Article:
I was interested to note in the Press following the presentation of this report to the House that the Chairman of the Royal Australian College of Surgeons road trauma committee, MrE. S. R. Hughes, urged the States to cede their powers over road safety legislation to the Federal Government so that a national road safety agency could be created. He urged the

States to agree quickly to the necessary constitutional changes. I am not sure that all these constitutional changes are necessary in the first stage, but I think it would be a good idea. Mr Hughes said:

Increasing carnage on Australia's highways has created a state of emergency.

He went on to say: . . the road trauma committee fully supported recommendations made to Federal Parliament last week by the House of Representatives Select Committee on Road Safety. A national emphasis on road safety would mean we could come to grips with this national epidemic. There would be no more pussyfooting or conf usion over the many issues.

Unfortunately this did not meet with the approval of the Victorian Chief Secretary, Mr Rossiter. Mr Rossiter replied that any move to give the Federal Government the powers on road safety would be 'over my dead body'. The Melbourne 'Age' very correctly pointed out that Mr Rossiter did not quite understand the situation. The article said that what was proposed by the House of Representatives Select Committee on Road Safety was that there should be a national authority headed by a first-rate full time commissioner to advise the Federal Government on all proposals for financial assistance to the States on road safety. We do need a national approach to this problem and I hope that those Ministers in charge of road safety in the various States will come together with the Australian Government to see what we can do about the problem.

I point out to the House that if deaths on the roads continue at the present rate, approximately 100,000 people will die over the next 27 years in road accidents. It is necessary to state this fact. Honourable members are aware of the huge numbers of people who go to see a major football final. Imagine that number of people being wiped out and the tremendous suffering that the loss of those people would cause. The toll on our roads is running at a rate equal to the number of deaths in a major war. We must look at this problem in the same way as we would look at defence needs in a major war. If we were faced with a problem in time of war, would anyone of us say: Where is the money? We cannot, do it. The problems are too great' Of course we would not say that. We would take whatever steps were necessary. That is what I believe we must do now.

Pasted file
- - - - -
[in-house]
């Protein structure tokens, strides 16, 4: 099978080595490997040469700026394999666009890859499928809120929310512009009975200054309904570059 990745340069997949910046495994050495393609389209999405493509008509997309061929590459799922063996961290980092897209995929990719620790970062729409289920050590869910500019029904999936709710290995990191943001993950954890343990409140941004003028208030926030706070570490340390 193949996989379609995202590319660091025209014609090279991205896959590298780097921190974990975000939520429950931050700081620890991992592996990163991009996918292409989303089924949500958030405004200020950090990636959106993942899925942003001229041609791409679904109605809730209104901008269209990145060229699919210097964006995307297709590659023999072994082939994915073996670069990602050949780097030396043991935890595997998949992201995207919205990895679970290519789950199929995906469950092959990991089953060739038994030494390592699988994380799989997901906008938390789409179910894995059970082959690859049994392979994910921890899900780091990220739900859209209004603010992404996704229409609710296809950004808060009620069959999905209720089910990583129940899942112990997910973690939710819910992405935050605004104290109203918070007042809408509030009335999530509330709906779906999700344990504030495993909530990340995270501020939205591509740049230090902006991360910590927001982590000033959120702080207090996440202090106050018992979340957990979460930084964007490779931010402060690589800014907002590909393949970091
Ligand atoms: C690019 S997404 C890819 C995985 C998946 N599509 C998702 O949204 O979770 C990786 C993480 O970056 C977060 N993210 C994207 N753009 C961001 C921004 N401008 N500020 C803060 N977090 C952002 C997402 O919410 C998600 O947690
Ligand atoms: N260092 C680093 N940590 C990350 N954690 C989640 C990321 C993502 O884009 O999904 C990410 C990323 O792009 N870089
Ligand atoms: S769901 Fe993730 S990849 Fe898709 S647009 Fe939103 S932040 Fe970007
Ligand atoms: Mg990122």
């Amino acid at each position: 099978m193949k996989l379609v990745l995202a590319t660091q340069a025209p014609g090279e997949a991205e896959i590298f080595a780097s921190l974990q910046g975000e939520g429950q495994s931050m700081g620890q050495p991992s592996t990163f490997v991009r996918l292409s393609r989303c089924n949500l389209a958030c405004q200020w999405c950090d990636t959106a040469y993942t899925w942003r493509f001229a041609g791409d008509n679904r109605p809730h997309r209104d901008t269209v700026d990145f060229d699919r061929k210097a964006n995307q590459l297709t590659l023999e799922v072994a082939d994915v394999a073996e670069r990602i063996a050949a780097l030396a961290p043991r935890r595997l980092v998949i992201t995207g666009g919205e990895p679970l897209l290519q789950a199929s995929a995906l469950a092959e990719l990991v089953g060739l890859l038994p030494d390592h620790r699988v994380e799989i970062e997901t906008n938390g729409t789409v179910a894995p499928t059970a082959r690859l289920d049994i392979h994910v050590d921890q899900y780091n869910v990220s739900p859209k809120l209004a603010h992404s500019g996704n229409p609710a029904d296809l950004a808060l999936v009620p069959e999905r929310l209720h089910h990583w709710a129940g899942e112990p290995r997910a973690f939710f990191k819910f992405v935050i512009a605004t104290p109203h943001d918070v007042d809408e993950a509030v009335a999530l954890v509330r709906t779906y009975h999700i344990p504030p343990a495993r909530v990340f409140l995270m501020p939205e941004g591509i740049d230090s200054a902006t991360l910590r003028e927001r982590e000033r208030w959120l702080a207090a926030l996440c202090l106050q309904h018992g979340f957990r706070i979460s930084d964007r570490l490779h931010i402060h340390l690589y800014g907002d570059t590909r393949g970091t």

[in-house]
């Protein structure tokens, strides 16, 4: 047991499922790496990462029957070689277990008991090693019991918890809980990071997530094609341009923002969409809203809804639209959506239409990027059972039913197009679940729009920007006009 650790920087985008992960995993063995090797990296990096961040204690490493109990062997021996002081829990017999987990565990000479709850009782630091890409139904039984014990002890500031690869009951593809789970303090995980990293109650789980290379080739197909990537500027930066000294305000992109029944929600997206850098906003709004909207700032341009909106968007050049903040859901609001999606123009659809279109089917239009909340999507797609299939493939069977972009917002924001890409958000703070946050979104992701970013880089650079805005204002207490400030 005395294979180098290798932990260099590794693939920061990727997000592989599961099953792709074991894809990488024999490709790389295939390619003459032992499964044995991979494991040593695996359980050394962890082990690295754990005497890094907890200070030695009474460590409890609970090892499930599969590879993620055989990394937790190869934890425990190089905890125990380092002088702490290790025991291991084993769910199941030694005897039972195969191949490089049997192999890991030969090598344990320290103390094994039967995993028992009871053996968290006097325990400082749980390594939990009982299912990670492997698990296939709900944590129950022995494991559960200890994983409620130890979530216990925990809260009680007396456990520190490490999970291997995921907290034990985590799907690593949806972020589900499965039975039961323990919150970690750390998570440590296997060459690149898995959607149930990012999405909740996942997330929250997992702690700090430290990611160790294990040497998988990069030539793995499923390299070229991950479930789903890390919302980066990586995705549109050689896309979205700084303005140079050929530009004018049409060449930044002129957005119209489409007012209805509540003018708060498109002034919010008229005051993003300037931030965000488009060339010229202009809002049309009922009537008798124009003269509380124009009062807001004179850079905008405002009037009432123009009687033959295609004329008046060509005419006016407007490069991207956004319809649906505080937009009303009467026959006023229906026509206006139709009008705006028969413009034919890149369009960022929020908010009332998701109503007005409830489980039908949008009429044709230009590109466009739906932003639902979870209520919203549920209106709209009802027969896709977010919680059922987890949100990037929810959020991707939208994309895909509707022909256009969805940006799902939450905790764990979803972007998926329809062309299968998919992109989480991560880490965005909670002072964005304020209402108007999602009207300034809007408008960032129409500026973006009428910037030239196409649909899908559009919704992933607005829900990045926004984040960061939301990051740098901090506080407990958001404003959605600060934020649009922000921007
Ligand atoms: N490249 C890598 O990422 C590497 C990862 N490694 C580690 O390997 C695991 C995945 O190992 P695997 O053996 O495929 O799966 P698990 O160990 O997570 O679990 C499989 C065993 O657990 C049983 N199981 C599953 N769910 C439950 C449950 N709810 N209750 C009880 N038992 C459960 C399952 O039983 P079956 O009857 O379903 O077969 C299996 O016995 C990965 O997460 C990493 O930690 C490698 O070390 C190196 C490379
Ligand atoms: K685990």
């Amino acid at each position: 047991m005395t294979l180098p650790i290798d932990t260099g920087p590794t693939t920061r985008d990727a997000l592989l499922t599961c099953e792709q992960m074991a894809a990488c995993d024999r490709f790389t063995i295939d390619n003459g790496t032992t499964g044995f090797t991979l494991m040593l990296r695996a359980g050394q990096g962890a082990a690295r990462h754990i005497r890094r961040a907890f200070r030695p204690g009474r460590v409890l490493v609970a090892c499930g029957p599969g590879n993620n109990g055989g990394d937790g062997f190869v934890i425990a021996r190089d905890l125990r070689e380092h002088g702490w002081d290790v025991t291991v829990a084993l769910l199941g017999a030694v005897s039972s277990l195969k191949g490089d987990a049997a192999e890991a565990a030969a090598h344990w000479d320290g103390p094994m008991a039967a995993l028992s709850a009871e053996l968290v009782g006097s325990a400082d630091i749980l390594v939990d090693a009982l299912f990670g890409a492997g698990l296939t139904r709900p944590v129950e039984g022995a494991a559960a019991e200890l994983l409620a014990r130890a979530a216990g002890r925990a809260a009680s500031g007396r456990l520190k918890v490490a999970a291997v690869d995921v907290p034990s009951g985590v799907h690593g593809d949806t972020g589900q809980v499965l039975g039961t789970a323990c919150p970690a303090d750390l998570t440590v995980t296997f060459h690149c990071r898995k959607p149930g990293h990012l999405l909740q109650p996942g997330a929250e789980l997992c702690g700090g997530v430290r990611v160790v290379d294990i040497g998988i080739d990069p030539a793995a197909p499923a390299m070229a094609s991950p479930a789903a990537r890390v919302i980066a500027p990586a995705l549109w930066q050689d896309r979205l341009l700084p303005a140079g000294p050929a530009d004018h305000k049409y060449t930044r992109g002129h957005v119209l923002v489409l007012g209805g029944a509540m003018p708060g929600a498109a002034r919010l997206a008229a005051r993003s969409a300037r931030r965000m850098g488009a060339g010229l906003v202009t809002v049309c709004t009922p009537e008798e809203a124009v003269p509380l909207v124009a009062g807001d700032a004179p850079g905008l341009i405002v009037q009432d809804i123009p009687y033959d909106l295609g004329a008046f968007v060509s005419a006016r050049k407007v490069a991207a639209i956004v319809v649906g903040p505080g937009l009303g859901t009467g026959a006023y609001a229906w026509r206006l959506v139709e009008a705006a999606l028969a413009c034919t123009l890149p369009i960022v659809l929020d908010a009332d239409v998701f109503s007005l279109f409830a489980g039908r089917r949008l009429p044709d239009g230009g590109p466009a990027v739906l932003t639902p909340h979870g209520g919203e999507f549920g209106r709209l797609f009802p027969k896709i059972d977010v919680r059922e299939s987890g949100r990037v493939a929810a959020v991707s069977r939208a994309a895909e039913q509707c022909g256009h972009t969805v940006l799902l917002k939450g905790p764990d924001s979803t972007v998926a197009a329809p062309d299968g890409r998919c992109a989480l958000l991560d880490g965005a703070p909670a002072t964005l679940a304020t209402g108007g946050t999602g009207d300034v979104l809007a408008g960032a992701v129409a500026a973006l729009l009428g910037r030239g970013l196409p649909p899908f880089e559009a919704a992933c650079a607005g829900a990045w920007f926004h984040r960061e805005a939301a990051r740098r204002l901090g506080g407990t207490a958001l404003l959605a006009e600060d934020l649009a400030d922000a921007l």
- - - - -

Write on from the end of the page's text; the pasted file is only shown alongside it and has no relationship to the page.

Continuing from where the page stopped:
We must consider safety features in vehicles and safety features on our roads. These do save lives. The introduction of seat belts is an outstanding example. Following the intro duction of the compulsory wearing of seat belts in Victoria, the road death rate fell by 13 per cent in a year. This was despite the fact that not every person wore a seat belt. I also bring to the attention of the House the need to protect children. We still see small children unrestrained in vehicles moving in heavy traffic where the driver may need to stop suddenly. We still see small children moving about in fast moving vehicles on our major highways. We should be able to design seats for these children and educate people to see that that sort of thing does not happen.

The cost of road accidents in monetary terms has been mentioned in the report. It is very difficult to estimate what it is, but I believe that it could be as high as $ 1,000m per year. The cost in human terms is tremendous. How can we ever measure the cost in human suffering? Yet, we do measure some intangibles in our society. How does one measure the value of a famous work of art? We put a value on works of art occasionally. How do we measure the value of music or the pleasure that people receive from sport, television, theatre, poetry and all sorts of human intangibles. I believe that we need to put a much greater value on human life than we are doing at the moment with respect to the effect of road accidents.

This major national problem needs a national solution. We must not be content to accept the situation which has developed. This report, I believe, will be only the first step on the way to action which will change the legislative framework of our approach to road safety in Australia. In so doing, with goodwill and in the belief that any money expended will be more than returned, even in monetary terms, we must all work together in this Parliament in the same way as the members of the Select Committee on Road Safety are working together. When the time comes for a decision, we must make that decision unanimously in the interests of all those people whose lives will be saved and in the interests of the suffering which will be prevented if we take such action.


Ms Katter - Mr Speaker, I ask for leave to use a few minutes of the time that remained to me before the sitting was suspended. Unfortunately, I arrived in the chamber 2 minutes late and missed my call. I have spoken to the Leader of the House (Mr Daly) who has been kind enough to say that I might use those additional few minutes.